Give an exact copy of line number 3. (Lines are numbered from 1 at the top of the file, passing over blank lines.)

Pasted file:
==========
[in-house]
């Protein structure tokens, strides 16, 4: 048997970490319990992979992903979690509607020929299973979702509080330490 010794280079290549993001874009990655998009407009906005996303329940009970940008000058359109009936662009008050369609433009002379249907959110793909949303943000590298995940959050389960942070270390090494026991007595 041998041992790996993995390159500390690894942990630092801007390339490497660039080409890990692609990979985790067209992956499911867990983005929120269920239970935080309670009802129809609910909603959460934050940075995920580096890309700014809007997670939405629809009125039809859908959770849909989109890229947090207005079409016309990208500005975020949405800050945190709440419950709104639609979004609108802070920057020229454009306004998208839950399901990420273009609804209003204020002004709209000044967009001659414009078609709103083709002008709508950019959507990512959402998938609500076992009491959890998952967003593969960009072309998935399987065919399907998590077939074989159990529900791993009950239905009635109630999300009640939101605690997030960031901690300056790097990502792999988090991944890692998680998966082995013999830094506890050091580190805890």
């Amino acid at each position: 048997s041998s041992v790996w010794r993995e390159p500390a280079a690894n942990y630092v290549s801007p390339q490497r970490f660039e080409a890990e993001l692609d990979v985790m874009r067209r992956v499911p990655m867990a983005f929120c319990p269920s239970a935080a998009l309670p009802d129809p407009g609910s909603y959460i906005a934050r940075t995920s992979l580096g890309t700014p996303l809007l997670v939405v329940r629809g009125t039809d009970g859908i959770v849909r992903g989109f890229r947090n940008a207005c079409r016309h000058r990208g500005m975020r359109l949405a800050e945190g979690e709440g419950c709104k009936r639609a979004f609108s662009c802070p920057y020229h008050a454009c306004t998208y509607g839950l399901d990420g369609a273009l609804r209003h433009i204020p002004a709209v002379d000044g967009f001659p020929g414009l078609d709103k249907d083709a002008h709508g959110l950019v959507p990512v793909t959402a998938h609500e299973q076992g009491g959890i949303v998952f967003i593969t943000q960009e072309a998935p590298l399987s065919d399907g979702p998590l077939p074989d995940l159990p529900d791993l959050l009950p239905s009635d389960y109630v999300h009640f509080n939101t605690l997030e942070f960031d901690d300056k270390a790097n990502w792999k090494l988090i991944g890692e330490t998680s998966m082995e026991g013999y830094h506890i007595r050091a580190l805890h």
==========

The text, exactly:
């Amino acid at each position: 048997s041998s041992v790996w010794r993995e390159p500390a280079a690894n942990y630092v290549s801007p390339q490497r970490f660039e080409a890990e993001l692609d990979v985790m874009r067209r992956v499911p990655m867990a983005f929120c319990p269920s239970a935080a998009l309670p009802d129809p407009g609910s909603y959460i906005a934050r940075t995920s992979l580096g890309t700014p996303l809007l997670v939405v329940r629809g009125t039809d009970g859908i959770v849909r992903g989109f890229r947090n940008a207005c079409r016309h000058r990208g500005m975020r359109l949405a800050e945190g979690e709440g419950c709104k009936r639609a979004f609108s662009c802070p920057y020229h008050a454009c306004t998208y509607g839950l399901d990420g369609a273009l609804r209003h433009i204020p002004a709209v002379d000044g967009f001659p020929g414009l078609d709103k249907d083709a002008h709508g959110l950019v959507p990512v793909t959402a998938h609500e299973q076992g009491g959890i949303v998952f967003i593969t943000q960009e072309a998935p590298l399987s065919d399907g979702p998590l077939p074989d995940l159990p529900d791993l959050l009950p239905s009635d389960y109630v999300h009640f509080n939101t605690l997030e942070f960031d901690d300056k270390a790097n990502w792999k090494l988090i991944g890692e330490t998680s998966m082995e026991g013999y830094h506890i007595r050091a580190l805890h």